Last spring, the chief economist of BMO described Canada’s housing market in a fiery fashion.
Douglas Porter called it a “towering inferno”, as record-high sales and prices broke into uncharted territory.
It’s now autumn, and the market continues to flare.
“The Fire Still Burns” is how BMO senior economist Robert Kavcic partially titled his recent report about Canadian home sales.
“No surprise here,” Kavcic wrote.
“The market is still drum tight, and demand is still feasting thanks to low mortgage rates, a strong job market, expectations of continued price gains, and probably some additional activity ahead of mortgage rate hikes (especially for those with a contract in hand),” the BMO economist continued.
Kavcic made the commentary on the same day that the Canadian Real Estate Association released its report about sales.
CREA noted that 2021 is “already a record year” even though sales in November and December are yet to be accounted for.
From January to October, a total of 581,275 residential properties across Canada traded hands.
The number surpassed the annual record of 552,423 sales for all of 2020.
CREA senior economist Shaun Cathcart noted in a media release on November 15 that 2021 “continues to surprise”.
“Sales beat last year’s annual record by about Thanksgiving weekend so that was always a lock, but I don’t think too many observers would have guessed the monthly trend would be moving up again heading into 2022,” Cathcart stated.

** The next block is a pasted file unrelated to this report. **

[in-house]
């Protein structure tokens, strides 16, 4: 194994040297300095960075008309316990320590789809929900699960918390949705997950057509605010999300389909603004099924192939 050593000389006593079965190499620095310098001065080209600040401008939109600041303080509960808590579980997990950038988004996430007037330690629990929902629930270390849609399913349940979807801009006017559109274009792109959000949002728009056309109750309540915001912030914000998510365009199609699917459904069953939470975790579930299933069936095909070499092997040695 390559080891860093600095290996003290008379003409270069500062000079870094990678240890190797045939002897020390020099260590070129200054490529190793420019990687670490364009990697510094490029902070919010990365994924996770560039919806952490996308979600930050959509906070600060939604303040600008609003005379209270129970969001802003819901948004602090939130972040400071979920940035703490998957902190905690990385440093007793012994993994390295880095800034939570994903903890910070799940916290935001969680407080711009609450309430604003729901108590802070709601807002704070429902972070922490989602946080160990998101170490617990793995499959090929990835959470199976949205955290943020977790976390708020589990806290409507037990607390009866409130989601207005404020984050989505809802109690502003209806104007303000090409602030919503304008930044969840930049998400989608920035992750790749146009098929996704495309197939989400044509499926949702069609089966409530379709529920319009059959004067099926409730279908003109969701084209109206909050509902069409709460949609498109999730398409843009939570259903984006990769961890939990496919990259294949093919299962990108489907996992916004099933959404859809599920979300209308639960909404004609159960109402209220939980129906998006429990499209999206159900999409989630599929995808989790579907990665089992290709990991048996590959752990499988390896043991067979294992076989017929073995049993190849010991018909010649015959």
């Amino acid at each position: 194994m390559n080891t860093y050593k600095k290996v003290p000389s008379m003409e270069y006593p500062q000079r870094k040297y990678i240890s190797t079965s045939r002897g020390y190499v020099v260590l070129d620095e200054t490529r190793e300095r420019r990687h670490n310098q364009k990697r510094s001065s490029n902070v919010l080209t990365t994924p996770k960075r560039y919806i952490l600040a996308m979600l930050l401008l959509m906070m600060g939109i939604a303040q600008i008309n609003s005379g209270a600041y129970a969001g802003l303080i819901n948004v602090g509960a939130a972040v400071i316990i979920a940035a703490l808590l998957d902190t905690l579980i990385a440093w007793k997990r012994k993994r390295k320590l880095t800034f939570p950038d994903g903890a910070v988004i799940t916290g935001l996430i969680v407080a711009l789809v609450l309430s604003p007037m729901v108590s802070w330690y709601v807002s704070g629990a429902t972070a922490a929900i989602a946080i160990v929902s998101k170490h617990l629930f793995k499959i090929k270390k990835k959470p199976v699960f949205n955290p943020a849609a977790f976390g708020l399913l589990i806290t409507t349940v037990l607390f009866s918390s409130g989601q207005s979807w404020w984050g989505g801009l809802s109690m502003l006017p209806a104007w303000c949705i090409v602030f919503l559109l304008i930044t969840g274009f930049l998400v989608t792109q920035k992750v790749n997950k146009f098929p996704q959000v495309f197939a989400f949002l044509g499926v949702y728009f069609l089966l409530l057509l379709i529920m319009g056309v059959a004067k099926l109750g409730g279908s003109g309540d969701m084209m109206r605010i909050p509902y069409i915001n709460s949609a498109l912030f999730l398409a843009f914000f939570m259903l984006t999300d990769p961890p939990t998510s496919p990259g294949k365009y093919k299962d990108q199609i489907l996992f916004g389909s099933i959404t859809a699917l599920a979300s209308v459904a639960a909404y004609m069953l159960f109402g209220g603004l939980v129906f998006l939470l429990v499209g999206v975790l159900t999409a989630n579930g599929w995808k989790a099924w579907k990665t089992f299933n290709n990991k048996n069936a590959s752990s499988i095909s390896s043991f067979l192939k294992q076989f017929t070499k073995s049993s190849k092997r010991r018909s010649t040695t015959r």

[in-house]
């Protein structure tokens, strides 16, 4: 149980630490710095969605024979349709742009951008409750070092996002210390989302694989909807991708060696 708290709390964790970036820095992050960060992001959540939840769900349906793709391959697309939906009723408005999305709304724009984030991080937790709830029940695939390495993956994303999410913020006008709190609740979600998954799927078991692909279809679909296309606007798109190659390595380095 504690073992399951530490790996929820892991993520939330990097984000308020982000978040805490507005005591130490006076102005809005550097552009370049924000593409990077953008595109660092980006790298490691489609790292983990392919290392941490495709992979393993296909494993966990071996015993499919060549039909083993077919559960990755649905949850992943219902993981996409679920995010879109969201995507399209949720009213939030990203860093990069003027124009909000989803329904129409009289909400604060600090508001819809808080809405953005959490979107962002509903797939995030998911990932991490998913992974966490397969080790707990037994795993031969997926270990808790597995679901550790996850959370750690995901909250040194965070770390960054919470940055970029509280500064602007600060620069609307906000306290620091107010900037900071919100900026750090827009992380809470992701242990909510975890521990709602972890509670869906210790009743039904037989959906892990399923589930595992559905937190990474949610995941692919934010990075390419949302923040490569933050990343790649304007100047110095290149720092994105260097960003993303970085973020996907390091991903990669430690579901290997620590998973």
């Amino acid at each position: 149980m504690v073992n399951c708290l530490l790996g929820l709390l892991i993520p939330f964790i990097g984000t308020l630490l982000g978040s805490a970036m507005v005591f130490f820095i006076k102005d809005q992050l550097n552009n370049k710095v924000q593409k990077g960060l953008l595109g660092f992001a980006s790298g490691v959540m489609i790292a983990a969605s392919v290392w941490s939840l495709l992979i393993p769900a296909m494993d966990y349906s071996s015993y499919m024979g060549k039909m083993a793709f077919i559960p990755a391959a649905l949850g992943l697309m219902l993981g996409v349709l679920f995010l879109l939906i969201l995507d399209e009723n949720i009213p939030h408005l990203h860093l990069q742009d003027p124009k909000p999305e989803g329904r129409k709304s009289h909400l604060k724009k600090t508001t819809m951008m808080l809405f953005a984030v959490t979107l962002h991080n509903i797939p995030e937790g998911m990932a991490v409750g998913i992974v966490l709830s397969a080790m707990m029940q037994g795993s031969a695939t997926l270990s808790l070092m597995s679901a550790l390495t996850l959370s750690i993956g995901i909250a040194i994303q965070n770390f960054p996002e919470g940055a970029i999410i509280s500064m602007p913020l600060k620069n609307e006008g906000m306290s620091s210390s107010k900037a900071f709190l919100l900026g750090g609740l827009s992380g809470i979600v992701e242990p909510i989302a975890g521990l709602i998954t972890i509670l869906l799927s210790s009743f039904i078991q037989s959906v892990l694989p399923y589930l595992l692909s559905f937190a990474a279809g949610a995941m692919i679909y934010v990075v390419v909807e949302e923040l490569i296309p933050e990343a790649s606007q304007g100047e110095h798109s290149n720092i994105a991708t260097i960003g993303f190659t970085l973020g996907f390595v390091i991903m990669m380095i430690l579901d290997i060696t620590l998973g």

In October, national home sales increased 8.6 percent month-over-month from September.
Meanwhile, the benchmark price of a home in Canada rose 2.7 percent month-over-month in October.
On a year-over-year basis, the price jumped 23.4 percent.
As for listings, the number of properties that came on the market increased 3.2 percent from September to October.
“A month with more new listings is what allows for more sales because those listings are mostly all still getting gobbled up; however, with demand that strong, the supply of homes for sale at any given point in time continues to shrink,” Cathcart stated.
The CREA economist continued, “It is at its lowest point on record right now, which is why it’s not surprising prices are also re-accelerating. We need to build more housing.”
Going back to BMO’s Kavcic, the bank economist noted that new listings in October were down 19.6 percent compared to last year.
This resulted in sales-to-new listings ratio rising to 79.5 percent in October.
The CREA report noted that the ratio was 75.5 percent in September and 73.5 percent in August.
The long-term average for the national sales-to-new listings ratio is 54.8 percent, the association explained.
Against such backdrop, Kavcic noted that “price momentum is accelerating again”.
The BMO economist provided what he refers to as the “bottom line”.
“The Canadian housing market is well overdue for higher [interest] rates, and momentum is still pointing upward until it gets them,” Kavcic wrote.